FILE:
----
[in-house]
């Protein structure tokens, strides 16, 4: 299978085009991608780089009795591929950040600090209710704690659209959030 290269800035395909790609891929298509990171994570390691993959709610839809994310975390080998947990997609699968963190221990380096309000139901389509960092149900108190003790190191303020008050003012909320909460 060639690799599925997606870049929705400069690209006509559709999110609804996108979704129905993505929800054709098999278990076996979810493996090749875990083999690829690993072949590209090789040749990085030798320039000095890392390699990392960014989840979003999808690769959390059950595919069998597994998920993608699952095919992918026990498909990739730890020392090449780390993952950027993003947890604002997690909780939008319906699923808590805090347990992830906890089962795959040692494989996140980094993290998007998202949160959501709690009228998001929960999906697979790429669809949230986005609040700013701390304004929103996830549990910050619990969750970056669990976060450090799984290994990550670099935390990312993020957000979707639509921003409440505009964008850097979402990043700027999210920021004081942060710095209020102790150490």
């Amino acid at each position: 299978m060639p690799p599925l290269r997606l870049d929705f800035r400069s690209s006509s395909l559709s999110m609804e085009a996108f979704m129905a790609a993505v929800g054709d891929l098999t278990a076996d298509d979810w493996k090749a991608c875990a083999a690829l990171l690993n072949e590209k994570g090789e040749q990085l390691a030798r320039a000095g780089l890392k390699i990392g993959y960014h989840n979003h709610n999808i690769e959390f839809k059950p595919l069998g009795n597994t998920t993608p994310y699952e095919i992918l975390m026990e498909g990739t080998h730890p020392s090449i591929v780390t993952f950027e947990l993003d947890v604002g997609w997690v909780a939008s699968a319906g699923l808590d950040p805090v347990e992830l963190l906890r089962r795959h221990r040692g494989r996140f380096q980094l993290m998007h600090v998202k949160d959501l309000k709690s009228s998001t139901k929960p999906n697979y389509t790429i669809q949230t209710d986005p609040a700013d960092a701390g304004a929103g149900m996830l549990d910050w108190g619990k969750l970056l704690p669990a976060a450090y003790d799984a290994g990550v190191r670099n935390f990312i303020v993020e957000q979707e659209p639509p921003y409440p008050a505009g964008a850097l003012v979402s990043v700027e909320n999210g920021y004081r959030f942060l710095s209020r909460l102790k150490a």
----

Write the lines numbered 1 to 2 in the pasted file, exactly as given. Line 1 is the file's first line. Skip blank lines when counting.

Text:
[in-house]
């Protein structure tokens, strides 16, 4: 299978085009991608780089009795591929950040600090209710704690659209959030 290269800035395909790609891929298509990171994570390691993959709610839809994310975390080998947990997609699968963190221990380096309000139901389509960092149900108190003790190191303020008050003012909320909460 060639690799599925997606870049929705400069690209006509559709999110609804996108979704129905993505929800054709098999278990076996979810493996090749875990083999690829690993072949590209090789040749990085030798320039000095890392390699990392960014989840979003999808690769959390059950595919069998597994998920993608699952095919992918026990498909990739730890020392090449780390993952950027993003947890604002997690909780939008319906699923808590805090347990992830906890089962795959040692494989996140980094993290998007998202949160959501709690009228998001929960999906697979790429669809949230986005609040700013701390304004929103996830549990910050619990969750970056669990976060450090799984290994990550670099935390990312993020957000979707639509921003409440505009964008850097979402990043700027999210920021004081942060710095209020102790150490």